I was sparring with a green belt yesterday. I had a good kumite kamae and was protecting my centerline vigourously. My jabs were penetrating effortlessly and I wondered why. I wasn’t so good that nothing he did could stop me. After studying him for a while, something thrilling occurred to me…
His hikite was awful.
He’d punch and leave his hands out there. Sometimes it would be to maintain the distance, sometimes to push me away. But those extended arms made throwing, deflecting, immobilizing and countering a breeze. Those arms made everything easier.
And now I understand Hikite.
Hikite is not a destination. It is not a goal. It is a means. It is a process and it has a purpose.
In Karate we spend a lot of time with our arms extended. Step punch, step punch. It is important to get full extension on the punching arm, to strengthen the shoulders, to turn the wrist over and penetrate into the target.
Most people see hikite as pulling your hand back to your hip. Hikite is simply pulling your hand back. Nothing more or nothing less.
If extension is Kyo, then hikite is Jutsu. Because though we may not realize, all that time we spend with arms extended in karate is teaching us a very bad habit. The habit of keeping our hands away from our body. The habit of breaking our kamae. The further the hand is from the core, the less useful and powerful it is.
How do we counteract this? How do we ensure that we get good penetration on our punch but don’t compromise our guard? Hikite. Hikite, the withdrawing hand. Or perhaps better put, withdrawing the hand. People will describe hikite sometimes as a grab to turn the opponent as you strike with the opposite hand. They will describe it as a rear elbow. They will say it accelerates the opposite side of the body to pull the arm in. And it can be all of those things. But Hikite’s three main purposes are 1) simply pulling your hand away from where the opponent can manipulate it and 2) returning to kamae where you can again defend centerline and 3) chambering your arm so you can strike again. Whether the destination of the pulling hand is your hip, your rib or chin, the idea is simple: don’t leave your fist out there. Pull it back so it can defend your seichusen and launch another attack.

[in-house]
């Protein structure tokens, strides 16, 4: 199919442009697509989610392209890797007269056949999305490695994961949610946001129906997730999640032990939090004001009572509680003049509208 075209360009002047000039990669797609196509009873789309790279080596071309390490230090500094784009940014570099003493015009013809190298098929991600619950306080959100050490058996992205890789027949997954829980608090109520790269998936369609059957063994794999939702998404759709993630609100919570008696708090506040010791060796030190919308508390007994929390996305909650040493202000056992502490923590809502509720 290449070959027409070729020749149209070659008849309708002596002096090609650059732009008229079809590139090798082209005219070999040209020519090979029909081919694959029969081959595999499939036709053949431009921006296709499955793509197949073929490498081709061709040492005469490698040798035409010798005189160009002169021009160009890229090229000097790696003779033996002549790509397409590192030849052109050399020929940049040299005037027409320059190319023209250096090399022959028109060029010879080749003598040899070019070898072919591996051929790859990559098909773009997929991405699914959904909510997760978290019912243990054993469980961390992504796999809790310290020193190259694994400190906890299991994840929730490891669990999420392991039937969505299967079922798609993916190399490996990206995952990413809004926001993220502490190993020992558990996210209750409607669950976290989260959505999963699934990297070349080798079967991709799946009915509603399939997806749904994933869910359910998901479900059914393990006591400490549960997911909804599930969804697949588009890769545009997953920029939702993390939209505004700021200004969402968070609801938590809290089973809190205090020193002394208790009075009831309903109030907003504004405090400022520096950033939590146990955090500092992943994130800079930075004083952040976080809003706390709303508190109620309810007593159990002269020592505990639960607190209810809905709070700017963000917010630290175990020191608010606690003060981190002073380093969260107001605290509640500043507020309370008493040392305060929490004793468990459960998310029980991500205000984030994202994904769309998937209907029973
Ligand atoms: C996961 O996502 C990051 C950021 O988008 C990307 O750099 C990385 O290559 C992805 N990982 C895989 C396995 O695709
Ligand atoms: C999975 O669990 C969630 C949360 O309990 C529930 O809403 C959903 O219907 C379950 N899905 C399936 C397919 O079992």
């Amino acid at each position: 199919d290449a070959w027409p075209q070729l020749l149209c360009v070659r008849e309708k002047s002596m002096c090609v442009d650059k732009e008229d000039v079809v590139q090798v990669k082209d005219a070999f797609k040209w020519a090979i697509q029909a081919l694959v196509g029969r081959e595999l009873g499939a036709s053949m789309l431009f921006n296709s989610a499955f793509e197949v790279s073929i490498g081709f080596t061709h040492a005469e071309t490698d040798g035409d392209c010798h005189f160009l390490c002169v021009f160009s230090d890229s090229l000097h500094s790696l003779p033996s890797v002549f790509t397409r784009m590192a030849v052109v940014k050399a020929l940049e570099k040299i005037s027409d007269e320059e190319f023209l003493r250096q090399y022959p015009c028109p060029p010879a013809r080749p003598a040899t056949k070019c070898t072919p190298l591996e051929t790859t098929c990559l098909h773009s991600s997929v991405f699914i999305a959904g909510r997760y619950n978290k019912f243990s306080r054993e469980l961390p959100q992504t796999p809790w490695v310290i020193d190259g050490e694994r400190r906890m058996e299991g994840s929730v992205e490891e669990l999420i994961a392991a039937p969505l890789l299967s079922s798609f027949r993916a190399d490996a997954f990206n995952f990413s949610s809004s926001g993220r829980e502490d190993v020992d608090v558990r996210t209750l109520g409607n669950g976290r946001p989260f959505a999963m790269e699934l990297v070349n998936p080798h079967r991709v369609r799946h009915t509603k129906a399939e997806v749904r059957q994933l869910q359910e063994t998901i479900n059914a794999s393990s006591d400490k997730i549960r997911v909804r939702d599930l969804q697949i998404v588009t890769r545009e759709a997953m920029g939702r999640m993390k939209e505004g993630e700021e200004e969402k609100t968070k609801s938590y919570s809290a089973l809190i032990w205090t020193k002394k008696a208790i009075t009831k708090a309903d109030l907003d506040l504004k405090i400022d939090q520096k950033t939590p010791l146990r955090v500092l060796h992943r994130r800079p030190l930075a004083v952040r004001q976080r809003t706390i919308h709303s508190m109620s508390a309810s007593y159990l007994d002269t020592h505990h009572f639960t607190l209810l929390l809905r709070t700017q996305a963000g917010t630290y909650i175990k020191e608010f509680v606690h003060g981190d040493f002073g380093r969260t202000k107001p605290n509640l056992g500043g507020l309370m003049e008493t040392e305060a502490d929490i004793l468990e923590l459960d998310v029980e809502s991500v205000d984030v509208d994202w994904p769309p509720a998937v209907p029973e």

In this interpretation, the act of pulling the fist back to the hip is an exaggerated movement. It is a reminder that as the fist goes out, one should return, ready for what comes next, ready to defend. But we should not think of hikite only for the fist that is not punching. Arguably, hikite is most important for the fist that is punching, the one that is nearest the opponent, the one that is greatest threat to being manipulated. Hikite then, on top of rotational acceleration, on top of rear elbows, on top of protecting centerline, also prevents the opponent from immobilizing the hand as in HIA as hikiashi does from LIA.
Boxers have excellent hikite. With each jab, the hand withdraws right back to where it started. With each cross, the fist returns as if tied to an elastic band, sewn to the chin. Hikite exists so that we can find the proper balance between penetration and withdrawal – between attacking and defending. Explore what your fists do and where they are and ask yourself if Hikite is something you can afford to ignore.